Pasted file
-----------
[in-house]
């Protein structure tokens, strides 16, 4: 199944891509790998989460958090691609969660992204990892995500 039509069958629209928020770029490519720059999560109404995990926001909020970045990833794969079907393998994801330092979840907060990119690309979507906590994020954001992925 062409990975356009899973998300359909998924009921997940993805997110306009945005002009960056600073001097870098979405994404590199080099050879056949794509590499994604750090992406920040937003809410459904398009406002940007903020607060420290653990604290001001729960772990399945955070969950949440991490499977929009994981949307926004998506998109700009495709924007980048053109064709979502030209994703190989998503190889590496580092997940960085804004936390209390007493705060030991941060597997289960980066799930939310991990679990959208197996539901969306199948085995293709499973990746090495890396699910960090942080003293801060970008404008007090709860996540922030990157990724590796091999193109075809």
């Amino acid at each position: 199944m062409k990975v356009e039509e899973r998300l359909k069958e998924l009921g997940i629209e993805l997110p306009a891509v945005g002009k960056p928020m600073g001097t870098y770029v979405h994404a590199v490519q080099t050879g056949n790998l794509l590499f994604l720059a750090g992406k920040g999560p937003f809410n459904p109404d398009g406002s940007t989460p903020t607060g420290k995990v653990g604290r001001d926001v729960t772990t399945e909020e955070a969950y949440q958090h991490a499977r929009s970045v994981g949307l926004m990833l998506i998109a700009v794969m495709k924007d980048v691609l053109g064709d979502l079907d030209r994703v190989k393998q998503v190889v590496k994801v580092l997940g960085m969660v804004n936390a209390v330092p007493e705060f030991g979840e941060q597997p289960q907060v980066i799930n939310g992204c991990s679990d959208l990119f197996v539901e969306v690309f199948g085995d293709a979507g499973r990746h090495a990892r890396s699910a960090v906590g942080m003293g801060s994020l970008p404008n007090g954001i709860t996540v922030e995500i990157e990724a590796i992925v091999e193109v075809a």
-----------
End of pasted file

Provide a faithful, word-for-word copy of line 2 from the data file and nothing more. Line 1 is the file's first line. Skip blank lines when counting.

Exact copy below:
């Protein structure tokens, strides 16, 4: 199944891509790998989460958090691609969660992204990892995500 039509069958629209928020770029490519720059999560109404995990926001909020970045990833794969079907393998994801330092979840907060990119690309979507906590994020954001992925 062409990975356009899973998300359909998924009921997940993805997110306009945005002009960056600073001097870098979405994404590199080099050879056949794509590499994604750090992406920040937003809410459904398009406002940007903020607060420290653990604290001001729960772990399945955070969950949440991490499977929009994981949307926004998506998109700009495709924007980048053109064709979502030209994703190989998503190889590496580092997940960085804004936390209390007493705060030991941060597997289960980066799930939310991990679990959208197996539901969306199948085995293709499973990746090495890396699910960090942080003293801060970008404008007090709860996540922030990157990724590796091999193109075809």